Common calls that should be done slightly differently in NetBeans than standard Swing apps (loading images, localized strings, showing dialogs)
Note: These pages are being reviewed.
There are a few cases where NetBeans has convenience classes or facilities that you should use, instead of doing them the way you may be used to. They are:
Loading images - Don’t use
Toolkit.loadImage()- instead, use ImageUtilities.loadImage() - it has an optimized image caching strategy, and will play nicely with NetBeans module class loaders
Creating icons from images - Rather than use
new ImageIcon(someImage), use ImageUtilities.image2Icon(someImage) which manages memory better.
Loading resource bundles/localized strings - Don’t use
ResourceBundledirectly - instead, use NbBundle.getMessage() - it will play nicely with NetBeans class loaders, and
String`s resolved this way can be branded using the standard branding mechanism (this is the way you change the title of your application from "NetBeans" to something else). Also, do not hold a reference to a resource bundle - just call `NbBundle.getMessage()every time - bundles are cached for a period of time, the call is fast. In a large application, holding resource bundles eats memory wastefully
Assigning mnemonics to labels and buttons - use Mnemonics to assign text and mnemonic to a widget with one call using one key value pair in properties file and annotate the mnemonic with & character. Also do not reuse the same text if it is used in different UI components. This is more freindly to localization. Tip: Check 'Generate Mnemonics Code' checkbox in properties of your form if you are using NetBeans GUI editing support.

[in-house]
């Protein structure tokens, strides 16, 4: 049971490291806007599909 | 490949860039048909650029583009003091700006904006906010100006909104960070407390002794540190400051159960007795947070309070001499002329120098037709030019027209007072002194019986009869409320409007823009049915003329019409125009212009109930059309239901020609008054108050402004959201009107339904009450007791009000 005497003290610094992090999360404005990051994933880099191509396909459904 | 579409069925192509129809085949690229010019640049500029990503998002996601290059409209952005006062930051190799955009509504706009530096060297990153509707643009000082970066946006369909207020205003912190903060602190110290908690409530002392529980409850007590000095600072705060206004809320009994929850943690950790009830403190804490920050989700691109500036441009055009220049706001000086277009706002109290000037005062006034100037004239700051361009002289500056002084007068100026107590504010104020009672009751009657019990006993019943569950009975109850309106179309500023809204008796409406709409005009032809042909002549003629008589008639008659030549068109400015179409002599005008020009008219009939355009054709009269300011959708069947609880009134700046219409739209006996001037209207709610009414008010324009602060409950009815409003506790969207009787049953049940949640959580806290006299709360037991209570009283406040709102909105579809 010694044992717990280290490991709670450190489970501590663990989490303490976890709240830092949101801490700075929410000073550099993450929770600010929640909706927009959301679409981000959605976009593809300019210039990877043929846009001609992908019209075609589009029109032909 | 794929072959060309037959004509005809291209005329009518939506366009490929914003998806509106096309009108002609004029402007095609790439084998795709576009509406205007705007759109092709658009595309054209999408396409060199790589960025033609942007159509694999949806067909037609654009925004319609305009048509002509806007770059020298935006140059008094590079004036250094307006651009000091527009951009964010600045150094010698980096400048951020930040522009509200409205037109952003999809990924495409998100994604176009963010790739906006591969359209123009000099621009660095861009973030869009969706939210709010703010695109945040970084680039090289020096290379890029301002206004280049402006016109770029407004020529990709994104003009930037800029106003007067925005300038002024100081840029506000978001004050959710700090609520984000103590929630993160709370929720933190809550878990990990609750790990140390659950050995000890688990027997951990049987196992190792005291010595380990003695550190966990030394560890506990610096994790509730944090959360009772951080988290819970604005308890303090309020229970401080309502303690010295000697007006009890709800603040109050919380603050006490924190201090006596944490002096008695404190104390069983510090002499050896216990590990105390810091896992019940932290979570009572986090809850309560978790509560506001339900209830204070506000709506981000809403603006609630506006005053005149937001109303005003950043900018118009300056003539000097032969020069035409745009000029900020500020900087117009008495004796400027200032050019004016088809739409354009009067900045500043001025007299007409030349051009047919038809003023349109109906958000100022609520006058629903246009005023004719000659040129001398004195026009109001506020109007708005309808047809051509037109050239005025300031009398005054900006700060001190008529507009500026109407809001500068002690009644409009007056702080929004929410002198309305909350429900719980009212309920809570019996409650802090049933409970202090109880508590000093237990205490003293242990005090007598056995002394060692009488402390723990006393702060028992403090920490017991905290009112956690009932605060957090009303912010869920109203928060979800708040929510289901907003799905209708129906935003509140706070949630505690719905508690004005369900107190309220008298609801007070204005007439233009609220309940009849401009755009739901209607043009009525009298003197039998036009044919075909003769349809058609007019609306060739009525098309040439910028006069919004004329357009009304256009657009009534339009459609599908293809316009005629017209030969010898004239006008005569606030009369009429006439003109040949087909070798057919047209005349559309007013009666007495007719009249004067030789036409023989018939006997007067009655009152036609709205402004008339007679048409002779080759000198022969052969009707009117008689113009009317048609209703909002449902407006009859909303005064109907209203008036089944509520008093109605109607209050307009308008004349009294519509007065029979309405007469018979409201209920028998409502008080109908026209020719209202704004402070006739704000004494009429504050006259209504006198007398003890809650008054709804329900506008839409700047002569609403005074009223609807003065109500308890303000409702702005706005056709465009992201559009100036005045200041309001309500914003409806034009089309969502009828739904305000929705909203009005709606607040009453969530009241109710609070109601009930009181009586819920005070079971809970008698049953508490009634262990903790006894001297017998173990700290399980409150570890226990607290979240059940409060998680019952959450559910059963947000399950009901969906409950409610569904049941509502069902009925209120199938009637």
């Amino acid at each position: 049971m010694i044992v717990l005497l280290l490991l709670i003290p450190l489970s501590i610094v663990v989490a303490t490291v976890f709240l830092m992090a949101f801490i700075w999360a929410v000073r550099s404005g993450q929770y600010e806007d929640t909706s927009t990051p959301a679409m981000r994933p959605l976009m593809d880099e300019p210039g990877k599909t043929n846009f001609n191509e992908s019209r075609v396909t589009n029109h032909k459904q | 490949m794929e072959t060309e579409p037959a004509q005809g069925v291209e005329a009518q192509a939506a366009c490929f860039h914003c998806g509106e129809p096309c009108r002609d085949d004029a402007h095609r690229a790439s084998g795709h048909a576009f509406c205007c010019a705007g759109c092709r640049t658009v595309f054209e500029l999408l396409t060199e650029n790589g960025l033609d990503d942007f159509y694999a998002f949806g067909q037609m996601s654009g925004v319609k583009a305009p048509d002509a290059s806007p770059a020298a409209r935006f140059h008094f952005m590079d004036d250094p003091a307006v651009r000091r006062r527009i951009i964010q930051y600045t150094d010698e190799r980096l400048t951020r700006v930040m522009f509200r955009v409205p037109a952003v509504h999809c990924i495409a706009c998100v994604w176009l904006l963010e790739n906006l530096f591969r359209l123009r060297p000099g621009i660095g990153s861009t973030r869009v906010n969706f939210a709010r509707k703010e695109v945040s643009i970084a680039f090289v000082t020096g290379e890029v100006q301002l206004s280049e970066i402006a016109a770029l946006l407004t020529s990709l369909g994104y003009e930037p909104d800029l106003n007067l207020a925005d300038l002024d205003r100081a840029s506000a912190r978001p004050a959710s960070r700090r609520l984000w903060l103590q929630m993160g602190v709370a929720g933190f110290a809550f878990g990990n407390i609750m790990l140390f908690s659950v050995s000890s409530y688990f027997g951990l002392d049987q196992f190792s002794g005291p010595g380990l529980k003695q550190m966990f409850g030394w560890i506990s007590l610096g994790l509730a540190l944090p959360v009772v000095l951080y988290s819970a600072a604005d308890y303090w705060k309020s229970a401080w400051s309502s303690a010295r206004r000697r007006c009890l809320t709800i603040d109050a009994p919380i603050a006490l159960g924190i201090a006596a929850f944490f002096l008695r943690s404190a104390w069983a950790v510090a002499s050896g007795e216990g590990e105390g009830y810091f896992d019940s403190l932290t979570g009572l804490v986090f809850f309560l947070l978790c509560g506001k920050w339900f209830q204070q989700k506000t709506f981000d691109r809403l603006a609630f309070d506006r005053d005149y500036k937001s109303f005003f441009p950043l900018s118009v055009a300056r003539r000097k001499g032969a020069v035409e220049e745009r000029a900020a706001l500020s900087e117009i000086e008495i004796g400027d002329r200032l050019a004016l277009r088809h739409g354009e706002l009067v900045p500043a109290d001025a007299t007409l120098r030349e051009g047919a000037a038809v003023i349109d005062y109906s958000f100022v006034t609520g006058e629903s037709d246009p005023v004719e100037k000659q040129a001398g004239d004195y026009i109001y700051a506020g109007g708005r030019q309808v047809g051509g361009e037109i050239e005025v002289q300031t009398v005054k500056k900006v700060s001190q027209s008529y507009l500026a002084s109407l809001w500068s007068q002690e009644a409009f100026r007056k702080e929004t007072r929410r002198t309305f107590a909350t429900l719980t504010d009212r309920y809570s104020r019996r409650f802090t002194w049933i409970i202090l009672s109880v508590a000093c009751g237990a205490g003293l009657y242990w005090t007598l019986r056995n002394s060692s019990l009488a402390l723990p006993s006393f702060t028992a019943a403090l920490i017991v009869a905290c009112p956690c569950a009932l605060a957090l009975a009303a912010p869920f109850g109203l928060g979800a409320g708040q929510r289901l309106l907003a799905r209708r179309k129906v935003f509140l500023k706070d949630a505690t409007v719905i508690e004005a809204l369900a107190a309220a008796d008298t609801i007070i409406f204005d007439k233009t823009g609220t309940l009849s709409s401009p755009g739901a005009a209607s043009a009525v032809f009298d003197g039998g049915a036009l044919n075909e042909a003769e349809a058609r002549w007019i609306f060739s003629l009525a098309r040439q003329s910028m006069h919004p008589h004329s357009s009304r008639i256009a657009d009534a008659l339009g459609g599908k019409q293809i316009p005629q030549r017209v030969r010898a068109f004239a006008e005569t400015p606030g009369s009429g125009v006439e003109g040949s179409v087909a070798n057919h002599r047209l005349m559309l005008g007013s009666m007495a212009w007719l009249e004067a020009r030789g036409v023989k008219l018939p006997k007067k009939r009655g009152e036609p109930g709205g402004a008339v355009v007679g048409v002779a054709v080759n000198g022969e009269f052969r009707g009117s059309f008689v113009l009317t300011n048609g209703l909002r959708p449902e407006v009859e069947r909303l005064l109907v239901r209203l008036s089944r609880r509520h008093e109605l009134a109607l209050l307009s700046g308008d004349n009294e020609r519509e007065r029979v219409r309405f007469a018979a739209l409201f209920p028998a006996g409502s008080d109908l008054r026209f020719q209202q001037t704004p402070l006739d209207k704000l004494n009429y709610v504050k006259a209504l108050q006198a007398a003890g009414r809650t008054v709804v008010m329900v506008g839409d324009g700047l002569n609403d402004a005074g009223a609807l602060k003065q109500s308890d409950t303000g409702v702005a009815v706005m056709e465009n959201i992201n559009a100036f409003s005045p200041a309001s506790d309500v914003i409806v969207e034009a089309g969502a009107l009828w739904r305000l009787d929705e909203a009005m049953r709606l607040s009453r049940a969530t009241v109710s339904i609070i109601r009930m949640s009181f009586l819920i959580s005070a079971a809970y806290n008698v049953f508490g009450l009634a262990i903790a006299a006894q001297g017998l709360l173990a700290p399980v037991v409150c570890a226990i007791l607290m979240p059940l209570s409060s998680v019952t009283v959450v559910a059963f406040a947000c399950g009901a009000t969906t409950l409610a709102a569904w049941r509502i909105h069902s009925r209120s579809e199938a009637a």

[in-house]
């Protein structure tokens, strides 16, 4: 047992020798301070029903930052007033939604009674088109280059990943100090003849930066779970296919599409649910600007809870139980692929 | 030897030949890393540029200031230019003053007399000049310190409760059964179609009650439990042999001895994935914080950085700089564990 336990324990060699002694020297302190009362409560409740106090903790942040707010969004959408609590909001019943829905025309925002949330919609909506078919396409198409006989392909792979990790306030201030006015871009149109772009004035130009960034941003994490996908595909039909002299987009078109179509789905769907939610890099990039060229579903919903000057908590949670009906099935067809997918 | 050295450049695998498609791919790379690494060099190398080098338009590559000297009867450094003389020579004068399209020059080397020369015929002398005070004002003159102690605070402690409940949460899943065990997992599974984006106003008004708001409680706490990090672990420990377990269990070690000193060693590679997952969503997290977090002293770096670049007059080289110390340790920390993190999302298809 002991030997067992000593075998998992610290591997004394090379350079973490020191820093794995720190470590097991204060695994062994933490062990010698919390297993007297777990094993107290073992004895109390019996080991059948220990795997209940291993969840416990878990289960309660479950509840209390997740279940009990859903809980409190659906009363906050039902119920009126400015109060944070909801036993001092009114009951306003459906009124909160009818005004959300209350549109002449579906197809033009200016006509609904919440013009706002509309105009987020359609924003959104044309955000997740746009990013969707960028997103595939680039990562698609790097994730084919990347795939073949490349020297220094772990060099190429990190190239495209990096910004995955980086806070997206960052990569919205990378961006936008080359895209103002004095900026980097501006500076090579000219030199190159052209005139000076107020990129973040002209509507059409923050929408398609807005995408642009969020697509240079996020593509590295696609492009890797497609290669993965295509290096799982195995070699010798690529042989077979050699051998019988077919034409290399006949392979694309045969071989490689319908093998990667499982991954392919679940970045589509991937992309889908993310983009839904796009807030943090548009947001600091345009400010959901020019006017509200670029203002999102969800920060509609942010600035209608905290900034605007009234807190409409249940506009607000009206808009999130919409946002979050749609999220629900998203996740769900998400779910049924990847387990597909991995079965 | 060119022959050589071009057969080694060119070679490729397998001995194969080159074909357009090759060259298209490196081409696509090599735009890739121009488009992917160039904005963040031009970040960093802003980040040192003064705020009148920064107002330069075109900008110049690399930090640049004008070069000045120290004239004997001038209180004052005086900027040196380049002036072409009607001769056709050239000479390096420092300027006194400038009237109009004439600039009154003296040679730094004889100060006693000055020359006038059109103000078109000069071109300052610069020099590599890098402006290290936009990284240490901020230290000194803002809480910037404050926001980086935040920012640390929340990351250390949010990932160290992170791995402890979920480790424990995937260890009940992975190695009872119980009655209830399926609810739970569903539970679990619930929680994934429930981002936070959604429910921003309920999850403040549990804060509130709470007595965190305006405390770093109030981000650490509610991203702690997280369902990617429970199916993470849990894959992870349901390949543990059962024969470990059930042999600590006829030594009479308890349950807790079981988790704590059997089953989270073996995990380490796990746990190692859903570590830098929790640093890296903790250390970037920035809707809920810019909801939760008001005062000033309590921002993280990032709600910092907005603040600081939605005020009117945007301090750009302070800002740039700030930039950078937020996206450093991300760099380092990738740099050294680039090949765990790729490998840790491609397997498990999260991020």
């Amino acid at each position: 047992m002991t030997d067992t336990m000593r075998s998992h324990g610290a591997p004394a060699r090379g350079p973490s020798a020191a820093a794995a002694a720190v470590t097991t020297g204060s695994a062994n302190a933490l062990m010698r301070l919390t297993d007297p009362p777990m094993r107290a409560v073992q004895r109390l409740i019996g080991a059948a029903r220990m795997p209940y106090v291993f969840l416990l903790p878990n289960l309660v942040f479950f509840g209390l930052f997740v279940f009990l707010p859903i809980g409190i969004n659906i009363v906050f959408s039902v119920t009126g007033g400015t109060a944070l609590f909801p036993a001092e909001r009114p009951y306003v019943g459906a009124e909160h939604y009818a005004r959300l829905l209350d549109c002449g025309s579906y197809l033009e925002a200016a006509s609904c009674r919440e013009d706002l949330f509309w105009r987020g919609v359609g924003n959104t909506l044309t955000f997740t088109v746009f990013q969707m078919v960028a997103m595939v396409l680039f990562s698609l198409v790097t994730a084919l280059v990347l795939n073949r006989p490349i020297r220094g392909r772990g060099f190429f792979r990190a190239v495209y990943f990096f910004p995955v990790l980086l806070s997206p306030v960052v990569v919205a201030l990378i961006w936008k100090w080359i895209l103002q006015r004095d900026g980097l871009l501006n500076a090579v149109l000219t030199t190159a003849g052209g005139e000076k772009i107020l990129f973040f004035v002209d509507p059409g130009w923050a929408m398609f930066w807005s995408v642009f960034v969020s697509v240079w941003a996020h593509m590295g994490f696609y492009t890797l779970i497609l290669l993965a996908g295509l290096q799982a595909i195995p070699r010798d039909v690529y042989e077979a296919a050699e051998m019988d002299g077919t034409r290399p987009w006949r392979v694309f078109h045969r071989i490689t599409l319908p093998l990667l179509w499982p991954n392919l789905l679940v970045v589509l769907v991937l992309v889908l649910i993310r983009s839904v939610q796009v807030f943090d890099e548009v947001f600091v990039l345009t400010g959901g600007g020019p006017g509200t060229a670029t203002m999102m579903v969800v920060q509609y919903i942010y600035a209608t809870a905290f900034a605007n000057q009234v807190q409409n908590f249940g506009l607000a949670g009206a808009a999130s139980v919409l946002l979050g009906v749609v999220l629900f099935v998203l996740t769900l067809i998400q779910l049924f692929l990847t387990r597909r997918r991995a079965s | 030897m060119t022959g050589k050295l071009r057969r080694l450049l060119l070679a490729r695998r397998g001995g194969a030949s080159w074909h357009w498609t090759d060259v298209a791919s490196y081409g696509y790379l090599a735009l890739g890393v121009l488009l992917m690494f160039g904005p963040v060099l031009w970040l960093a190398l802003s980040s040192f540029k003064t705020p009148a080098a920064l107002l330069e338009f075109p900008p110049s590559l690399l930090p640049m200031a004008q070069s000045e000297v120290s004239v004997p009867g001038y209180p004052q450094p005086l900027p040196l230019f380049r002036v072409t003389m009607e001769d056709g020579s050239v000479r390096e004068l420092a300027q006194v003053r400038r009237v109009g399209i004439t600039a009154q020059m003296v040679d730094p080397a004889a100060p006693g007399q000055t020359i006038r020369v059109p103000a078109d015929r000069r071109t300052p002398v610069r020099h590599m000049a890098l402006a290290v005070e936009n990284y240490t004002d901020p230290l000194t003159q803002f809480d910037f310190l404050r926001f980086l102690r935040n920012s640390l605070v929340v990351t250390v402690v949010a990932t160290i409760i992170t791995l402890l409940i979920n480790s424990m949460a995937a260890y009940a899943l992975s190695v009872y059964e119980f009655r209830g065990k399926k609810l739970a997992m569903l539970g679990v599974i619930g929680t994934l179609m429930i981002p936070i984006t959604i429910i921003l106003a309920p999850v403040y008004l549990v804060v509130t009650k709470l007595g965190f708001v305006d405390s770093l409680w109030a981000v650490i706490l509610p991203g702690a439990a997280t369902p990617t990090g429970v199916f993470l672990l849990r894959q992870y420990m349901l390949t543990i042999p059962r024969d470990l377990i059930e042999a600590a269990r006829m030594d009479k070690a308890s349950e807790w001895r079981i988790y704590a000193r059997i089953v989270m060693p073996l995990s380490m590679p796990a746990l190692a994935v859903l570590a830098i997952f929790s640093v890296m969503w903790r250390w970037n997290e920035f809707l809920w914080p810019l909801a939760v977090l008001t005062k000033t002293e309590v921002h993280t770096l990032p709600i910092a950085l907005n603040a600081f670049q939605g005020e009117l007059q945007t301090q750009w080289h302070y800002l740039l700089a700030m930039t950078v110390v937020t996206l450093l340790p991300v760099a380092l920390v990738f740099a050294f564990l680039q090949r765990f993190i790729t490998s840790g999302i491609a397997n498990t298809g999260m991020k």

Showing dialogs - instead of creating a
JDialogand showing it, or using
JOptionPane, use NotifyDescriptor or DialogDescriptor to define your dialog and its contents, then pass these to DialogDisplayer.notify - such dialogs will play nicely with NetBeans' windowing system, global actions, etc.
Reading/writing/listing files - in most cases, rather than work with
java.io.File, you will want to work with
Quiting application - you can of course still continue to quit using System.exit() but polite NBP apps should employ LifecycleManager instead. Typical Usage pattern is
LifecycleManager.getDefault().exit()that is equals to
System.exit(0)you don’t provide custom LifecycleManager.
Applies to: NetBeans 6.8 and above